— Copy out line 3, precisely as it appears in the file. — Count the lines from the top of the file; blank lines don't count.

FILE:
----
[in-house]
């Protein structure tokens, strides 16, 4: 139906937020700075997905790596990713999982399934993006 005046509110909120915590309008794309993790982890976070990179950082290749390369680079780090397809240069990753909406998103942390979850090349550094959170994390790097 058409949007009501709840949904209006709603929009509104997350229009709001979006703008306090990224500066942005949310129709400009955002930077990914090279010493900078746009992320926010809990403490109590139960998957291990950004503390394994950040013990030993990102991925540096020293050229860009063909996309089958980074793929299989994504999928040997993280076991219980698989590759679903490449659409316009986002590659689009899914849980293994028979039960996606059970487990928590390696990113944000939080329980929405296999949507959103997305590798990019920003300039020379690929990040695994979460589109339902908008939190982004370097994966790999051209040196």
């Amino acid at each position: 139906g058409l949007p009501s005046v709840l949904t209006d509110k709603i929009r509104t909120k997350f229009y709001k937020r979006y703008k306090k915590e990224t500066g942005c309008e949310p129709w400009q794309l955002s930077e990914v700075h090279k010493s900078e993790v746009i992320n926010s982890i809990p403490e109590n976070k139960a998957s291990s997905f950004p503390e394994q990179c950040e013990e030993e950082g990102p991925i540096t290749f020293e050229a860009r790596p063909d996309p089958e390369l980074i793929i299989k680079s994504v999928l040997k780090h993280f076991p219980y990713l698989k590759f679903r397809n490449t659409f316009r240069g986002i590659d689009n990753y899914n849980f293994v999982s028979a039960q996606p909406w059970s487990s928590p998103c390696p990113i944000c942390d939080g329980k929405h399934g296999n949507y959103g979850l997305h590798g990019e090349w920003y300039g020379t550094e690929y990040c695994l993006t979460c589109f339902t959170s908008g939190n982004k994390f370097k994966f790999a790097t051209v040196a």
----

């Amino acid at each position: 139906g058409l949007p009501s005046v709840l949904t209006d509110k709603i929009r509104t909120k997350f229009y709001k937020r979006y703008k306090k915590e990224t500066g942005c309008e949310p129709w400009q794309l955002s930077e990914v700075h090279k010493s900078e993790v746009i992320n926010s982890i809990p403490e109590n976070k139960a998957s291990s997905f950004p503390e394994q990179c950040e013990e030993e950082g990102p991925i540096t290749f020293e050229a860009r790596p063909d996309p089958e390369l980074i793929i299989k680079s994504v999928l040997k780090h993280f076991p219980y990713l698989k590759f679903r397809n490449t659409f316009r240069g986002i590659d689009n990753y899914n849980f293994v999982s028979a039960q996606p909406w059970s487990s928590p998103c390696p990113i944000c942390d939080g329980k929405h399934g296999n949507y959103g979850l997305h590798g990019e090349w920003y300039g020379t550094e690929y990040c695994l993006t979460c589109f339902t959170s908008g939190n982004k994390f370097k994966f790999a790097t051209v040196a």